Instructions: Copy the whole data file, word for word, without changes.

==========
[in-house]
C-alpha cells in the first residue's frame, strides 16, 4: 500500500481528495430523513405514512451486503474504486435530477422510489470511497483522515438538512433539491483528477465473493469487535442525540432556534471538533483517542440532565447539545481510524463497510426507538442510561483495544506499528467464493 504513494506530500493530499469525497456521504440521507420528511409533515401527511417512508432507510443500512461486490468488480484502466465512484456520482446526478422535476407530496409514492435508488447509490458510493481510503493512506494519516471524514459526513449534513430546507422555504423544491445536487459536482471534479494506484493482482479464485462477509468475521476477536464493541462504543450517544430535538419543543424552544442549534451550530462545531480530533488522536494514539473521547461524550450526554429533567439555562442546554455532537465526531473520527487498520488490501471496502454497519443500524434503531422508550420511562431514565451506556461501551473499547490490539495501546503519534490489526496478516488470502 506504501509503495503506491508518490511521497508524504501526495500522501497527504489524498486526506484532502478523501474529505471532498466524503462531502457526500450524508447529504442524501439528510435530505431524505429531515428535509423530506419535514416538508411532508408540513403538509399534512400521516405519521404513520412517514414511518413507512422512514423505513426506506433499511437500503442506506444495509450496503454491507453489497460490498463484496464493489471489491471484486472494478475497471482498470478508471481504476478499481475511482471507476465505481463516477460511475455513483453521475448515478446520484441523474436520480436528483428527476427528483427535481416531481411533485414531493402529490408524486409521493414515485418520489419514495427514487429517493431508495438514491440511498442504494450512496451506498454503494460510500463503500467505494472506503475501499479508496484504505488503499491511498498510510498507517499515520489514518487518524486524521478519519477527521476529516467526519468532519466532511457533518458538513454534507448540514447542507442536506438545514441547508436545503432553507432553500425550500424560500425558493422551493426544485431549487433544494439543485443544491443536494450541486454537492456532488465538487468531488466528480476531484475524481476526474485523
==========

[in-house]
C-alpha cells in the first residue's frame, strides 16, 4: 500500500481528495430523513405514512451486503474504486435530477422510489470511497483522515438538512433539491483528477465473493469487535442525540432556534471538533483517542440532565447539545481510524463497510426507538442510561483495544506499528467464493 504513494506530500493530499469525497456521504440521507420528511409533515401527511417512508432507510443500512461486490468488480484502466465512484456520482446526478422535476407530496409514492435508488447509490458510493481510503493512506494519516471524514459526513449534513430546507422555504423544491445536487459536482471534479494506484493482482479464485462477509468475521476477536464493541462504543450517544430535538419543543424552544442549534451550530462545531480530533488522536494514539473521547461524550450526554429533567439555562442546554455532537465526531473520527487498520488490501471496502454497519443500524434503531422508550420511562431514565451506556461501551473499547490490539495501546503519534490489526496478516488470502 506504501509503495503506491508518490511521497508524504501526495500522501497527504489524498486526506484532502478523501474529505471532498466524503462531502457526500450524508447529504442524501439528510435530505431524505429531515428535509423530506419535514416538508411532508408540513403538509399534512400521516405519521404513520412517514414511518413507512422512514423505513426506506433499511437500503442506506444495509450496503454491507453489497460490498463484496464493489471489491471484486472494478475497471482498470478508471481504476478499481475511482471507476465505481463516477460511475455513483453521475448515478446520484441523474436520480436528483428527476427528483427535481416531481411533485414531493402529490408524486409521493414515485418520489419514495427514487429517493431508495438514491440511498442504494450512496451506498454503494460510500463503500467505494472506503475501499479508496484504505488503499491511498498510510498507517499515520489514518487518524486524521478519519477527521476529516467526519468532519466532511457533518458538513454534507448540514447542507442536506438545514441547508436545503432553507432553500425550500424560500425558493422551493426544485431549487433544494439543485443544491443536494450541486454537492456532488465538487468531488466528480476531484475524481476526474485523